I think it's a combination of how I distribute the treats through the walk, and lack of generalisation. I toss them on the ground to keep her moving and break her from getting infront too often. This encourages her to both follow visually, by nose, and pick them up off the ground. I could move to rewarding from the hand, but it's not as natural feeling and she often will bump her teeth against my hand when taking them (only due to the forward movement, not by snatching). 

 

With the generalisation she doesn't get that leave this worm means leave all the worms. And with her leave it on items that aren't food Ie playing with things she shouldn't in the shed etc she thinks leave it means OK! I've left it.. 3 seconds later! I must be allowed to have it now! So really a significant difference between a formal leave it, and one applied in every day life, with greater distractions and less intent focus. As you'd expect with a 7 month old dog. More work required. 

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I'm not sure if this is right, but it's more or less what we did.

Since my dogs know leave it in other circumstances (ie accidentally dropped food or waiting for their dinner bowls) if I am walking and there is something on the ground they try to sniff/eat that they shouldn't (like sniffing dog poo, eating chook poo, a dropped chocolate ice cream etc) I will just say "leave it", and keep on walking and they will have to come with me (which I rewarded at first) and won't have a chance to grab the worm or poo or whatever. 

You can practice in the backyard.

Practice Loose Leash or Heel with distractions set up at a certain distance where they aren't quite able to reach it on leash (e.g. A bowl with a few bits of low value treat, some kibble crumbs in the grass (smelly), or just some kibble scattered on the grass. Then practice LL walking or Heel and ignoring the yummy things, reward with much higher value treats. 

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KobiD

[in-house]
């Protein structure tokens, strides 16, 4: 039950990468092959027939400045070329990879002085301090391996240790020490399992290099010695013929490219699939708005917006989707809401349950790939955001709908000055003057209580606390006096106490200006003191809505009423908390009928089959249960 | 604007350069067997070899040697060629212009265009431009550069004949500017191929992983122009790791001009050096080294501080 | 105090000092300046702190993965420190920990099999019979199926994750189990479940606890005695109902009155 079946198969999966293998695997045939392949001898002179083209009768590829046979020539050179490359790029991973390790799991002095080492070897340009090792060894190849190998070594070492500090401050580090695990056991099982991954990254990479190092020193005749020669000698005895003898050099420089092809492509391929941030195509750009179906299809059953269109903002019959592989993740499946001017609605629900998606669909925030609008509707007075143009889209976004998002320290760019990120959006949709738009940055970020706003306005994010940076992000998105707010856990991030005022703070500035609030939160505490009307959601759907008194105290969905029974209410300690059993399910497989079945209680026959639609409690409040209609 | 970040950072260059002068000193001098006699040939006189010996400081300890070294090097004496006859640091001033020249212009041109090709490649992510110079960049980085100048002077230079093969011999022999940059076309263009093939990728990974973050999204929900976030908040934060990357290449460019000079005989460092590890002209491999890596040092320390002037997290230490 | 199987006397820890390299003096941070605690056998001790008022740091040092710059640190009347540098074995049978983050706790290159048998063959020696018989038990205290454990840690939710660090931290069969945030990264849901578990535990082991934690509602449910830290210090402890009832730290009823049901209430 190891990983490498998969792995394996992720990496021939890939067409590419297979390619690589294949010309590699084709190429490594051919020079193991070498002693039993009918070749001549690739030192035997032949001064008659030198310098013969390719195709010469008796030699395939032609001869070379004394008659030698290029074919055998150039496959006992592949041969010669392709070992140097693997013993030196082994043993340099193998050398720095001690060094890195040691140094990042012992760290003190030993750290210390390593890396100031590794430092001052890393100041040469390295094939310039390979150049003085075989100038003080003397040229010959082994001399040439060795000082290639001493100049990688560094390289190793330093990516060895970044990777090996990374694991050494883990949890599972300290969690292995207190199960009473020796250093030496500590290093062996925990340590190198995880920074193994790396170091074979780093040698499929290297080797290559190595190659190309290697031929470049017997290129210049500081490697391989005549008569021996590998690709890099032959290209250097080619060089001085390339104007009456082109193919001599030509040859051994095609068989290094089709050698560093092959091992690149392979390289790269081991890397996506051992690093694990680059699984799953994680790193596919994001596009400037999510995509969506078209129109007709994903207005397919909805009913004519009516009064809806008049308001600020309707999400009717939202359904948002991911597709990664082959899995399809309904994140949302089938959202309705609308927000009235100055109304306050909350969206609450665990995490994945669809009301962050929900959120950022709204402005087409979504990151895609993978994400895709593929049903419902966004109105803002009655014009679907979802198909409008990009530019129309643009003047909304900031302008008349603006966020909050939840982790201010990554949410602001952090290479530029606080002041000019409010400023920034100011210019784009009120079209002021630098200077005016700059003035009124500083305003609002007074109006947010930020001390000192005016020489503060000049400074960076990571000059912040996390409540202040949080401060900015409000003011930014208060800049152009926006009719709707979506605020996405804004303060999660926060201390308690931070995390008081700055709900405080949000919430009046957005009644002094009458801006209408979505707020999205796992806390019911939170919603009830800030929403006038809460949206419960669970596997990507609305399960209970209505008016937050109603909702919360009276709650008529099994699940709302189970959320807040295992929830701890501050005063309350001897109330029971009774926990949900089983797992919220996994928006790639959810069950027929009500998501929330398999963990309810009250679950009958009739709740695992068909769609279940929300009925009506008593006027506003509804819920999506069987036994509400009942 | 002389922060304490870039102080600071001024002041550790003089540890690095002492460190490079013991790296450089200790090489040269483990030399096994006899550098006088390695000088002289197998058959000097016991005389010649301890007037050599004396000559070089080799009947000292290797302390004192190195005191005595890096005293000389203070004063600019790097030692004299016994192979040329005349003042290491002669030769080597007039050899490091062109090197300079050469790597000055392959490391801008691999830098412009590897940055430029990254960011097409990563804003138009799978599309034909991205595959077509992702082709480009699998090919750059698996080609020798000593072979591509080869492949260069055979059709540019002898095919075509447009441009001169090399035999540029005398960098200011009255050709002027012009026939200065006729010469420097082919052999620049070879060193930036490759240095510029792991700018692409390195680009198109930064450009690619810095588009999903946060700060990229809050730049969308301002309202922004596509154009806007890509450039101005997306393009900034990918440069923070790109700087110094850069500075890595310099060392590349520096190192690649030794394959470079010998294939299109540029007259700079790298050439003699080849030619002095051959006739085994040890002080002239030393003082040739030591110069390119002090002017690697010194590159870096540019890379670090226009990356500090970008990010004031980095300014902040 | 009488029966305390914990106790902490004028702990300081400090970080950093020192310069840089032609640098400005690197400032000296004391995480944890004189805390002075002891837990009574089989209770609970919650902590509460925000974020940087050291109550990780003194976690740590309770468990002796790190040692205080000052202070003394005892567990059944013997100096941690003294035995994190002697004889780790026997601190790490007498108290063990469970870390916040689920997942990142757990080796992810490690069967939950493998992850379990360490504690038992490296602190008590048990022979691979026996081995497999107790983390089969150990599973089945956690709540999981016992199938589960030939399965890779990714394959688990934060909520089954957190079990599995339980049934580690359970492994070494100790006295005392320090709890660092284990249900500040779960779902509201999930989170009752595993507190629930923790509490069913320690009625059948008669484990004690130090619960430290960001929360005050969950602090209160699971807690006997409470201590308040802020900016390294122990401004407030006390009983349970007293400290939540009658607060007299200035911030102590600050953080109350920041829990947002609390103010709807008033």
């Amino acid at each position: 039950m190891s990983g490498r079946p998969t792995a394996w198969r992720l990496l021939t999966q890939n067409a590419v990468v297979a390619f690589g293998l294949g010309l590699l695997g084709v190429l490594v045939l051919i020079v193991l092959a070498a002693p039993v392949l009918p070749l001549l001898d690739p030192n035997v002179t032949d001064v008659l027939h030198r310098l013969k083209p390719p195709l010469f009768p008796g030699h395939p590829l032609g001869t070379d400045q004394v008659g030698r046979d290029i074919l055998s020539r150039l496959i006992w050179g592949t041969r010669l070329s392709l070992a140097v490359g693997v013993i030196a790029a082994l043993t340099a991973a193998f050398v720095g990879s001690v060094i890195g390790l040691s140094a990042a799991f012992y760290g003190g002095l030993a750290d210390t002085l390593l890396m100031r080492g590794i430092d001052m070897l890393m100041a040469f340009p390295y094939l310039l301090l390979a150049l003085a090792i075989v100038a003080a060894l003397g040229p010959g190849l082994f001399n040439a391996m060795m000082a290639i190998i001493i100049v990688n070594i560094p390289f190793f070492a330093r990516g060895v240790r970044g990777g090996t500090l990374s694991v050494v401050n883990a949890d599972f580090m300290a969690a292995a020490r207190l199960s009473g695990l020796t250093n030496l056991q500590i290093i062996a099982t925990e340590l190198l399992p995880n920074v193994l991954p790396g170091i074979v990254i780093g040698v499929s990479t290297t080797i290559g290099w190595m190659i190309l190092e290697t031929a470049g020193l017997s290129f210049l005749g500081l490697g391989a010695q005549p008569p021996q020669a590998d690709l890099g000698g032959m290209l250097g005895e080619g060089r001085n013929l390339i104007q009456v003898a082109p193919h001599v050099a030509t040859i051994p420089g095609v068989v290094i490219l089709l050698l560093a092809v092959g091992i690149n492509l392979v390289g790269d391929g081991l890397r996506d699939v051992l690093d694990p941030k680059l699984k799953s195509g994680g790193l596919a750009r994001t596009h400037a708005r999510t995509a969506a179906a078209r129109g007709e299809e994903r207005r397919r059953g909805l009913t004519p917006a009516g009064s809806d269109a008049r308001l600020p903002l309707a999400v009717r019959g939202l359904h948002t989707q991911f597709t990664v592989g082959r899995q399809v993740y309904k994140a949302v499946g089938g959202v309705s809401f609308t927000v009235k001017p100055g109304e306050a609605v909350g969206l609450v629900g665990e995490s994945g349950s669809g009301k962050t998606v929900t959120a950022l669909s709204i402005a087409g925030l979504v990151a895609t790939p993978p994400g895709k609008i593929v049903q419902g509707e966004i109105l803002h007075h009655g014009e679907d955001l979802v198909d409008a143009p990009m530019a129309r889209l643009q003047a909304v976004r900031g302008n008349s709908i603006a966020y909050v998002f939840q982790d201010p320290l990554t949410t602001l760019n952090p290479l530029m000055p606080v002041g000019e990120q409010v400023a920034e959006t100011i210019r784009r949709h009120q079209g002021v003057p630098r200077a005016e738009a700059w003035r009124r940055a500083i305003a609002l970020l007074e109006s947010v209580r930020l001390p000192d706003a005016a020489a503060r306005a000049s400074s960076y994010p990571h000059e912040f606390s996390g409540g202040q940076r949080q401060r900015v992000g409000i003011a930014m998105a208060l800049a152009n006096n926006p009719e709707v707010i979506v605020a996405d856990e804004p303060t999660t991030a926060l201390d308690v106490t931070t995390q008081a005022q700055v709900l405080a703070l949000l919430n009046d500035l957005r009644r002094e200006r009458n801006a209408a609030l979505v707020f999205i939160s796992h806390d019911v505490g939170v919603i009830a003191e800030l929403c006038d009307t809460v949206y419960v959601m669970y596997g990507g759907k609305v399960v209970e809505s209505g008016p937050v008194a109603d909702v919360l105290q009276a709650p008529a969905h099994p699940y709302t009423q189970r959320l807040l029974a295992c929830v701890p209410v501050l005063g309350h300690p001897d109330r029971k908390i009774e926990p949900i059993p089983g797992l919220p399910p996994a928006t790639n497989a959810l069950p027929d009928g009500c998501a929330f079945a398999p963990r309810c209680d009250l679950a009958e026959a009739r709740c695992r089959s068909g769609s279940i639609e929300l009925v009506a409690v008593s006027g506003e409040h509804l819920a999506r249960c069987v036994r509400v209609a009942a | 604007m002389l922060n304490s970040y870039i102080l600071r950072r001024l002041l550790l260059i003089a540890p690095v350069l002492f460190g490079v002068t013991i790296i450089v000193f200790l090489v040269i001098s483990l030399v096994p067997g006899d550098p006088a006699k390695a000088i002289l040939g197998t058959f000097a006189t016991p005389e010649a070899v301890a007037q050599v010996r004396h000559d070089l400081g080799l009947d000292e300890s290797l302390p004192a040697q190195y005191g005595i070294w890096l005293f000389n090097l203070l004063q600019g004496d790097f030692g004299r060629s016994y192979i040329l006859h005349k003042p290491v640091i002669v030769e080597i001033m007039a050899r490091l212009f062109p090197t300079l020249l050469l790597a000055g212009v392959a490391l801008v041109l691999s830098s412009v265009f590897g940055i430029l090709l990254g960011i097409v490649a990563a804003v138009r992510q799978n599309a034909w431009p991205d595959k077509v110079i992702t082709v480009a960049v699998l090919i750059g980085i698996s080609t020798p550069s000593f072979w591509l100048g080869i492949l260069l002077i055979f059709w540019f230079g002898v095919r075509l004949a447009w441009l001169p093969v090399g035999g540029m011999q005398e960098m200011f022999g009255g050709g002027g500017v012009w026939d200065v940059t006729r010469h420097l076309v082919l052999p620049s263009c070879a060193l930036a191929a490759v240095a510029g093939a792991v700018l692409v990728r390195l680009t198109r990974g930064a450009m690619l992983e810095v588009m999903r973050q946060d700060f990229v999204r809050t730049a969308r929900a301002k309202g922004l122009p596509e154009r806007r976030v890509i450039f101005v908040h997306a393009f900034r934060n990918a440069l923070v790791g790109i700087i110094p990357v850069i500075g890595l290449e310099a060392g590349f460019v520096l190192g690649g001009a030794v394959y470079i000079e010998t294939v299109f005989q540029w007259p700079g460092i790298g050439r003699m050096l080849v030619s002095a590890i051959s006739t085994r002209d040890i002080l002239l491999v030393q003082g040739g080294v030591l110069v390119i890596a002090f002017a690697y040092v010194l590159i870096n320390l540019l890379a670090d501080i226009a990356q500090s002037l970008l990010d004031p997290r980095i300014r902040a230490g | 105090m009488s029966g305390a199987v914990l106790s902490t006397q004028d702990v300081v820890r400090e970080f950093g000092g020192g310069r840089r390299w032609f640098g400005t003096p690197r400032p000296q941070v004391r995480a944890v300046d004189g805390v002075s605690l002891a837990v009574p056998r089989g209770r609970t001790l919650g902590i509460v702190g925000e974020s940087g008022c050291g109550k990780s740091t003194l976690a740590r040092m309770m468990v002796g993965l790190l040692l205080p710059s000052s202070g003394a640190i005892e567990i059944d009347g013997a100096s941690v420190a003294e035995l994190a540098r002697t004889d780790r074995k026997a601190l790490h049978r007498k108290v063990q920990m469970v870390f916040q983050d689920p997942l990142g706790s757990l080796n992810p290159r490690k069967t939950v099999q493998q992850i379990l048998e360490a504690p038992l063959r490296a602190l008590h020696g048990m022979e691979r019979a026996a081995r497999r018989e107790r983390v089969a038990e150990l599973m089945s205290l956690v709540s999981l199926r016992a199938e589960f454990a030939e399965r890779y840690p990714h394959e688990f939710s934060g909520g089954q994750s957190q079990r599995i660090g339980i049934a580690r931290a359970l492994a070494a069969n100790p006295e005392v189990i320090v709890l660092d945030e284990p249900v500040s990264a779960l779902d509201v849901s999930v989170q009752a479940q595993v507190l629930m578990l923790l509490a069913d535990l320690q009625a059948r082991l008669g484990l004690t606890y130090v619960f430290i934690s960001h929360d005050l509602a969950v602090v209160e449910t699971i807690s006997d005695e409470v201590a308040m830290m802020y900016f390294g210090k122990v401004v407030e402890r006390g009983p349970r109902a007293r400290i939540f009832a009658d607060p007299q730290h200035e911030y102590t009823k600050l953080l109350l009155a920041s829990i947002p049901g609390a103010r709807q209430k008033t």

Thanks for the reply, and that is what we have been doing. As above, in training scenarios she is right on. If it's a single item on a walk that I can see clearly I can redirect and reward. The issue here is that the earthworms are everywhere.. It's not one to two. Standing stationary you can look around and easily count them. It's from the moment we walk out the driveway, and scattered all around the place. For me to remove her from them, I would have to stop walking her... however her loose leash walking is good in the yard and needs to be generalised out and about. Also actively working on impulse control to other people, dogs and cats in public spaces.

 

It's not so much that she is unable to be walked due to the distractions.. honestly she does great, but every now and then she'll get a taste for them, and she doesn't even need to try and pull to get her fix. Moving her on doesn't work because moving away from the distraction just moves you towards more.


After writing this, I think my best method may be that once she's off task and seeking worms to try and bring her focus back on me. Play some targetting games, look etc and then once reset maybe try again. I have been doing this too, but due to the quantity it's never too long before she spots another one and sucks it up before I even have a chance to try and give a cue or block the behaviour. The only thing I can try is a quick leash correction to move her head back from the food source. 

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Ahh ok. Tricky situation. If worst comes to worst you could get her a little light muzzle, or on Etsy they sell "Smuzzles" which are soft mesh muzzles which don't look 'mean', are comfy & allow them to pant and drink water, but they can't eat through them. They were designed for a dog who had an obsession and would eat naughty things while the owners were out (like rubber or stones, and actually ingest them). I was contemplating getting one for Monty to stop him eating things in the yard (macadamias which are poisonous, mulberries, lilli pillies etc.) 

http://smuzzleme.com/

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KobiD   

I'll probably ride it out I think managing as I have been. It's likely just the current weather which is drawing the worms out of the soil. It's only really been the last week that it's become an issue.